While overall scores are very good, gaps between subgroups of students continue to be of concern. For example, the largest gap between minority and nonminority student scores in Connecticut is between black students and white students – 217 points on combined averages. “Clearly this is unacceptable,” Commissioner Sternberg said, “and we must take further specific actions to close the achievement gaps by addressing issues of expectations and preparation.


“However, it is clear that we are moving in the right direction,” Dr. Sternberg added. “It is heartening, for example, to see the significantly improved performance of Connecticut’s Hispanic students.” According to The College Board, from 2003 to 2004 the average verbal score of our state’s Hispanic students increased by 9 points, compared with 3 points nationally; their average math score increased 10 points, compared with one point in the nation.


The average total score for black students increased three points to 838, bringing it to an all-time high.  The scores of Hispanic students increased 19 points to 901 – surpassing by 11 points the previous high score recorded in 2001.  The average score for Asian students declined by three points to 1072, but is still the highest of any racial or ethnic group.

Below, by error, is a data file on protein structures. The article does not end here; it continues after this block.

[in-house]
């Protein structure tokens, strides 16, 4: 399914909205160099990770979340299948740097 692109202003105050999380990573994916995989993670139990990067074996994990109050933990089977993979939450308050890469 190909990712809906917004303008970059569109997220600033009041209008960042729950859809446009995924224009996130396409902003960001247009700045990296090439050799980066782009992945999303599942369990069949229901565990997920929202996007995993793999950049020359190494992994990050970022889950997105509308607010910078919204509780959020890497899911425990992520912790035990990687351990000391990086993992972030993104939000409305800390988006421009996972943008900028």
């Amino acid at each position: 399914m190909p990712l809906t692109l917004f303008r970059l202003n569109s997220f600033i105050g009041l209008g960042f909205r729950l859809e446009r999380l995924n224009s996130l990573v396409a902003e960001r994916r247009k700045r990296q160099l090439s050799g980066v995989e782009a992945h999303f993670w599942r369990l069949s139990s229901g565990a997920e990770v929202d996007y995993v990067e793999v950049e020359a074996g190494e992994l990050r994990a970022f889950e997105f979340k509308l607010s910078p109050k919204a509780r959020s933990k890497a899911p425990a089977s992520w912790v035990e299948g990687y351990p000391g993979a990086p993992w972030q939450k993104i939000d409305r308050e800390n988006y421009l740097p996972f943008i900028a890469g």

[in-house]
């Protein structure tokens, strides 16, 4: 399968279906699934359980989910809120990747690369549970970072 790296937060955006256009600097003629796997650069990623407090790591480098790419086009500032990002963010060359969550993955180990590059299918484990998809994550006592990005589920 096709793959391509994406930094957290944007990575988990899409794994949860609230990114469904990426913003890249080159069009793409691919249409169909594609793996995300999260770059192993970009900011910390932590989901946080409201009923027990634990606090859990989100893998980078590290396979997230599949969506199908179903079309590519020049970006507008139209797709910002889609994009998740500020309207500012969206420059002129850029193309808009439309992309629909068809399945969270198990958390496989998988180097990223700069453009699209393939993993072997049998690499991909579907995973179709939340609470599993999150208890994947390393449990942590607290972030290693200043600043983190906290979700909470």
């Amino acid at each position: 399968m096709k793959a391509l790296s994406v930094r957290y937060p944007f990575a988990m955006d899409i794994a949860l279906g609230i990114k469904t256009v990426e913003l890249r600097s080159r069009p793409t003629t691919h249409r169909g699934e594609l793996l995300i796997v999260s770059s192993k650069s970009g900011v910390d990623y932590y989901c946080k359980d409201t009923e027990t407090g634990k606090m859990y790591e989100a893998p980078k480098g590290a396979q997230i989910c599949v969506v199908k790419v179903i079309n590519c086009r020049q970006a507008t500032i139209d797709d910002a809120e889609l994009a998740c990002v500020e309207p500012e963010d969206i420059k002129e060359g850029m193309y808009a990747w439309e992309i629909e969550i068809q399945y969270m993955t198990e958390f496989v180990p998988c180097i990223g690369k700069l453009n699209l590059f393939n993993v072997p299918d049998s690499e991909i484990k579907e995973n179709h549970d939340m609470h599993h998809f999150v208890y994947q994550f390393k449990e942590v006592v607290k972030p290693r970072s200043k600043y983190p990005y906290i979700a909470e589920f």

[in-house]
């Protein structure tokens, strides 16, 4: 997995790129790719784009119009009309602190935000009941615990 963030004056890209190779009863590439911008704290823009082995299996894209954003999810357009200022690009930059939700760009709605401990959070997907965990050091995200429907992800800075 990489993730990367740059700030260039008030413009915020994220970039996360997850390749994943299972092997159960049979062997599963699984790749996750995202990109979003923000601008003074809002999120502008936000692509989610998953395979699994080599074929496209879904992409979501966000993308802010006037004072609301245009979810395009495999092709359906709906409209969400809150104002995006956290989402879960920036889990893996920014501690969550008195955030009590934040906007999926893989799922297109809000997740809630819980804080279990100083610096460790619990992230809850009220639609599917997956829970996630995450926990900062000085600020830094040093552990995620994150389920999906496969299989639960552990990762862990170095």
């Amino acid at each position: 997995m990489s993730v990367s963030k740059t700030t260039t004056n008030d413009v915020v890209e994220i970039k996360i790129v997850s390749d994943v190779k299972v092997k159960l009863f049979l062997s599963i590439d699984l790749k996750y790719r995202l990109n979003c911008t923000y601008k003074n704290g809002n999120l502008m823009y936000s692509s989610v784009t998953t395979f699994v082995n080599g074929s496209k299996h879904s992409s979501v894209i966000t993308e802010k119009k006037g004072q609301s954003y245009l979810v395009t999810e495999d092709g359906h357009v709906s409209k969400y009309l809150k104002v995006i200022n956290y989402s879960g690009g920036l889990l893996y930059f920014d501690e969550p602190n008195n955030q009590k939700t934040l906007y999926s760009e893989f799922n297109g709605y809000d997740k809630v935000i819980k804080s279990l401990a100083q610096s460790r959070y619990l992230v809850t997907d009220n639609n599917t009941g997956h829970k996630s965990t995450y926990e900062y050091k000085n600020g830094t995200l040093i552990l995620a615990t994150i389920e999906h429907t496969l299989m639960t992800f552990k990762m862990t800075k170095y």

The SAT performance gap between males and females

The gap in math performance between females and males in Connecticut widened slightly to 37 points this year as male scores increased by two points and female scores were unchanged. Nationally, the gap is 36 points.  In Connecticut, this gap has ranged from a low of 30 points in 2002 to a high of 45 points in 1982.

In verbal, males outperformed females in Connecticut and nationally. The male-female gap in Connecticut was nine points compared with eight points in the nation.

HIGHLIGHTS

  • Connecticut's performance was among the best in the nation when taking into account both participation rate and average score: tied for second with Massachusetts in participation and third in both verbal and math among 19 states with participation rates 60 percent and above.